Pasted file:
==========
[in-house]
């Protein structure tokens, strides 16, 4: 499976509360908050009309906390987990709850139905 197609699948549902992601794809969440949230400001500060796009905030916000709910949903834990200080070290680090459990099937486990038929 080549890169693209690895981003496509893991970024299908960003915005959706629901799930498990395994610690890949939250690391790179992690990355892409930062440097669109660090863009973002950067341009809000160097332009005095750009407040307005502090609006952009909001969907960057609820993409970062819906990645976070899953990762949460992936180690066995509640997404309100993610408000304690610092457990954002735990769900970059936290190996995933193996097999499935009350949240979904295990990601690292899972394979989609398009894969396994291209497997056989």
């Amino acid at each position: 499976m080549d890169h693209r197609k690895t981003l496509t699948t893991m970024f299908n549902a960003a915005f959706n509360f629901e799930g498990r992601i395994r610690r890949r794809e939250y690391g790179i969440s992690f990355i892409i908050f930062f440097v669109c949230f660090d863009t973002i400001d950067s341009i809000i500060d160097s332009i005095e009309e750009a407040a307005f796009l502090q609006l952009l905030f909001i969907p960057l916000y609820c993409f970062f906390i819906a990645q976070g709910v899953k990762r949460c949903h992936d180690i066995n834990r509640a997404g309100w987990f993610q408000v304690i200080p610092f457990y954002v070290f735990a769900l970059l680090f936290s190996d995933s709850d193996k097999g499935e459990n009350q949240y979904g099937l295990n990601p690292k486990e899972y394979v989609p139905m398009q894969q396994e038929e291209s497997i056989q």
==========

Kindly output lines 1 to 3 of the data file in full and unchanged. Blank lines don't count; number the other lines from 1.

[in-house]
């Protein structure tokens, strides 16, 4: 499976509360908050009309906390987990709850139905 197609699948549902992601794809969440949230400001500060796009905030916000709910949903834990200080070290680090459990099937486990038929 080549890169693209690895981003496509893991970024299908960003915005959706629901799930498990395994610690890949939250690391790179992690990355892409930062440097669109660090863009973002950067341009809000160097332009005095750009407040307005502090609006952009909001969907960057609820993409970062819906990645976070899953990762949460992936180690066995509640997404309100993610408000304690610092457990954002735990769900970059936290190996995933193996097999499935009350949240979904295990990601690292899972394979989609398009894969396994291209497997056989």
């Amino acid at each position: 499976m080549d890169h693209r197609k690895t981003l496509t699948t893991m970024f299908n549902a960003a915005f959706n509360f629901e799930g498990r992601i395994r610690r890949r794809e939250y690391g790179i969440s992690f990355i892409i908050f930062f440097v669109c949230f660090d863009t973002i400001d950067s341009i809000i500060d160097s332009i005095e009309e750009a407040a307005f796009l502090q609006l952009l905030f909001i969907p960057l916000y609820c993409f970062f906390i819906a990645q976070g709910v899953k990762r949460c949903h992936d180690i066995n834990r509640a997404g309100w987990f993610q408000v304690i200080p610092f457990y954002v070290f735990a769900l970059l680090f936290s190996d995933s709850d193996k097999g499935e459990n009350q949240y979904g099937l295990n990601p690292k486990e899972y394979v989609p139905m398009q894969q396994e038929e291209s497997i056989q």